A good localization company will therefore make sure you’re set up for internationalization success from the outset.


From there, you turn to software localization.

  1. Identify resource files to translate
  2. Translate content
  3. Review translations for errors
  4. Place translated files into your code structure
  5. Resize dialog boxes as needed
  6. Build, compile, and test resulting software for all target markets

You should also remember to translate your software into languages using alphabets other than that in which the source text was written. If English software is translated into Japanese or Arabic, the screen will look completely different.

Prepare all source elements (or created from scratch) to be translatable. This applies both to the creative part (the design) and the technical one (the code).

Finally, remember that space occupied by different languages varies. German, for example, is a language with some pretty long words. English, on the other hand, is one of the most concise languages.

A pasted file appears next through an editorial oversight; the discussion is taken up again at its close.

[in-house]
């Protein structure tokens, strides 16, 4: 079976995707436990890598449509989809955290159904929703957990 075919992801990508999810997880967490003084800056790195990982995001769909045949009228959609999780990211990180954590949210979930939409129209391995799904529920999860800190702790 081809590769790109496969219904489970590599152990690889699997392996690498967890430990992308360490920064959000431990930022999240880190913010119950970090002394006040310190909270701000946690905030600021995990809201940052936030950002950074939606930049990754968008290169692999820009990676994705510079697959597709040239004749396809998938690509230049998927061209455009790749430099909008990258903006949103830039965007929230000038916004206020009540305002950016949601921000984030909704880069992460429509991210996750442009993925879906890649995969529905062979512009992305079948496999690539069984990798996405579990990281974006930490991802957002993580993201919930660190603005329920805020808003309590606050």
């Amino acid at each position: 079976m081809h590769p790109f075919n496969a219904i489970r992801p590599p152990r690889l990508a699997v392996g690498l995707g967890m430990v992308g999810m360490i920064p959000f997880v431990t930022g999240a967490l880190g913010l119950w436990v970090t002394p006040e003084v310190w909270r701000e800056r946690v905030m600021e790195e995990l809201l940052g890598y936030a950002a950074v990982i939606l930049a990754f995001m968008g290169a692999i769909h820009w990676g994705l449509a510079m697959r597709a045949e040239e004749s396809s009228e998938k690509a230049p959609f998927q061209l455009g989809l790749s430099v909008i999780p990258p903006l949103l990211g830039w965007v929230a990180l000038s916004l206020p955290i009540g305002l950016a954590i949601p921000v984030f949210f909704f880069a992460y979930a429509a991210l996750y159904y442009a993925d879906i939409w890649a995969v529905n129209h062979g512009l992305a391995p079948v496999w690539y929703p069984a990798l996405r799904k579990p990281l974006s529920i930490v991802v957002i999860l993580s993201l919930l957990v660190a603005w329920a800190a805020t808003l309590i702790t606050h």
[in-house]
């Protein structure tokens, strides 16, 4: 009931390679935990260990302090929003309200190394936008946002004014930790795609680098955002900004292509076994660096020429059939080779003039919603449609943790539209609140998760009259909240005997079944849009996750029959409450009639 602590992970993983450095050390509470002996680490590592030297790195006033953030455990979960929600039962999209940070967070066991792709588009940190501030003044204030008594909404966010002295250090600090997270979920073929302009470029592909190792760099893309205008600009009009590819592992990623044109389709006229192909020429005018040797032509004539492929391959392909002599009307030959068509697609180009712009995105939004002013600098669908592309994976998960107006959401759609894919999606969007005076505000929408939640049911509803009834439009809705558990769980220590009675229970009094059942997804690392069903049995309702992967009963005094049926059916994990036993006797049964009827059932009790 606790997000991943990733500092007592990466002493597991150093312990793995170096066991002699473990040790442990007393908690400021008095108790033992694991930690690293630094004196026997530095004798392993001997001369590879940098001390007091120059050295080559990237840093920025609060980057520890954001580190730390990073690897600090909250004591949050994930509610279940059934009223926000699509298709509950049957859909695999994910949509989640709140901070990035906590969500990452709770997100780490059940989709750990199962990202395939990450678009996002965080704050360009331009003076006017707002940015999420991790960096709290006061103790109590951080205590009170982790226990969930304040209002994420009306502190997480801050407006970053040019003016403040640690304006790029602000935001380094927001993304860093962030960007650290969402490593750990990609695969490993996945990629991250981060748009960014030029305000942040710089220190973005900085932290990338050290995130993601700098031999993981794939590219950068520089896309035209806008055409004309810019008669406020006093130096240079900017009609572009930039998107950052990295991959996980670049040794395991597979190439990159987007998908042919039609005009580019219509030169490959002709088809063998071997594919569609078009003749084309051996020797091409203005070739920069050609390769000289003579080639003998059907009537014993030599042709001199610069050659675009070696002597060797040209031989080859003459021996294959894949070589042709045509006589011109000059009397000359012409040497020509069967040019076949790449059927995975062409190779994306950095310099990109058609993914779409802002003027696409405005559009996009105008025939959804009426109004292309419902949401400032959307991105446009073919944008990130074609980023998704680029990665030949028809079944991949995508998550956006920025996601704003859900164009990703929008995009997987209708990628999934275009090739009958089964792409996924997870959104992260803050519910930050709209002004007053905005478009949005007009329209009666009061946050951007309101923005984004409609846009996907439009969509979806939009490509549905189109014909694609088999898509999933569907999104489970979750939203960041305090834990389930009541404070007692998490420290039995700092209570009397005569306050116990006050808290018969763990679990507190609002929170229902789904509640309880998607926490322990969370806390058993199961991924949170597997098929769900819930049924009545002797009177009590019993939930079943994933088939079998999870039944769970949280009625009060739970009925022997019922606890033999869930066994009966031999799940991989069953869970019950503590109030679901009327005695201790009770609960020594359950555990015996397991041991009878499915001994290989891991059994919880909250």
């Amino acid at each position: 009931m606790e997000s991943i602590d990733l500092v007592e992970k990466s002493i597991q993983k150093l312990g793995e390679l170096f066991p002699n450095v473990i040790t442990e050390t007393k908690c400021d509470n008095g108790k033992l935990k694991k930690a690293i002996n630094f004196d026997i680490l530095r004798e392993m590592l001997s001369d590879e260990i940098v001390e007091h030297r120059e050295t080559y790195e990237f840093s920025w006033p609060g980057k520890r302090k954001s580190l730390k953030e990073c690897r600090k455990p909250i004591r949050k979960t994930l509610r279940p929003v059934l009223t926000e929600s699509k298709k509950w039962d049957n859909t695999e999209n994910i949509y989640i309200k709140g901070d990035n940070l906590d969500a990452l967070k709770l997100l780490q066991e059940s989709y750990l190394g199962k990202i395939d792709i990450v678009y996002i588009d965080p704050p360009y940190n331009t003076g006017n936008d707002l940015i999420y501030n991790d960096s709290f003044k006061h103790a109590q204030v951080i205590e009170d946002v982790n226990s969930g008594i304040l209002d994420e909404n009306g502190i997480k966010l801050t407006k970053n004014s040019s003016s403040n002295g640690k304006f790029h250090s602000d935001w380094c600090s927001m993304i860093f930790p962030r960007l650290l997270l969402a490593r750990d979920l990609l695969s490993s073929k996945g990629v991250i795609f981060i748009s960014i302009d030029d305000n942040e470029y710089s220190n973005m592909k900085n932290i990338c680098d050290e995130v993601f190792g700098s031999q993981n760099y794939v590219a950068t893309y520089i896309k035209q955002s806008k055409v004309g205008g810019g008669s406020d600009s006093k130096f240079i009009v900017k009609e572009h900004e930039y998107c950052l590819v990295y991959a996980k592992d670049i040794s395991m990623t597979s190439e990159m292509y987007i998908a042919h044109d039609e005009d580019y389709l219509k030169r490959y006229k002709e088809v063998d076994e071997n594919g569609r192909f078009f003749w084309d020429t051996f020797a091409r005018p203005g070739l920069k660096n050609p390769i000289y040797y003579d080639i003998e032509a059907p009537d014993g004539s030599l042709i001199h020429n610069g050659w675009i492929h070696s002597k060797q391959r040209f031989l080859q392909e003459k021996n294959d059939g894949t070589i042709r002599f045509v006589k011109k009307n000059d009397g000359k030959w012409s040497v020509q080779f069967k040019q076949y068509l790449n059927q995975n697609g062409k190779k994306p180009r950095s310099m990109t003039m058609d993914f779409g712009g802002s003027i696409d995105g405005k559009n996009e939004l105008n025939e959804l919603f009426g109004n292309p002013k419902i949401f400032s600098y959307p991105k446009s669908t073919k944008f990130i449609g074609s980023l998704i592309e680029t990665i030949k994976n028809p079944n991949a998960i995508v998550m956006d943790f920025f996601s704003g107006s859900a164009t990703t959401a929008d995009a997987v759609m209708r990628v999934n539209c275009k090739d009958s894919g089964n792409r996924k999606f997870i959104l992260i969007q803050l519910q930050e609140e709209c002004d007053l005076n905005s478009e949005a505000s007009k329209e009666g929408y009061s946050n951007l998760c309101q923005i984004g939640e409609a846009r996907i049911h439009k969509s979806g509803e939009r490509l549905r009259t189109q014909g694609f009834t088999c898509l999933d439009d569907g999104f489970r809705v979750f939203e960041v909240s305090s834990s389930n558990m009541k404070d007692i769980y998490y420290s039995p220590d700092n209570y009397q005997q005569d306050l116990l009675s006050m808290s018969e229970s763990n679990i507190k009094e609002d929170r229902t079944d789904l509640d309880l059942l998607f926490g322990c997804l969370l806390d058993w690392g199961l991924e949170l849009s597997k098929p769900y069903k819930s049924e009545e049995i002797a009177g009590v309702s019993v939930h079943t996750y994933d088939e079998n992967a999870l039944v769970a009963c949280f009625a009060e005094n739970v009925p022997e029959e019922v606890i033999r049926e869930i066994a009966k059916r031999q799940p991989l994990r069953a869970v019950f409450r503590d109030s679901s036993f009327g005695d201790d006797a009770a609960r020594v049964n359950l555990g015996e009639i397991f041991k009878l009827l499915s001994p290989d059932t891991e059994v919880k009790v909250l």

This includes resource bundles, help manuals, script installation, and product information.


Next, you focus on documents. That includes the localization of user guides, admin guide, help guides.

You also need to localize your documents’ images, layout, and style to adapt it to your target region.


Finally, there’s testing for functionality and linguistic continuity.

The amount of testing will depend on your requirements and the depth of your localization effort. Always make sure to provide your testers with detailed instructions and test cases. There are situations where you may want to do ad-hoc testing, but formal testing is a necessary step to ensure quality.

Don’t forget, in localization QA, many different testers will repeat the same functions (as many as the number of languages you have). Unless you provide a test script, you won’t know if all of them tested the entire product or not.

You can download our localization testing checklist for further reference, and learn more about how we provided reliable, scalable e-commerce localization solution to a leading e-commerce group based in the Nordics.

Get the Best Product Localization Service

The recipe for localization success is simple: the best technology, people, and processes. Sidestepping the budget and schedule requires experience and smarts.

The best way to avoid these pitfalls is to work with an experienced product localization service.

Contact us today to get started.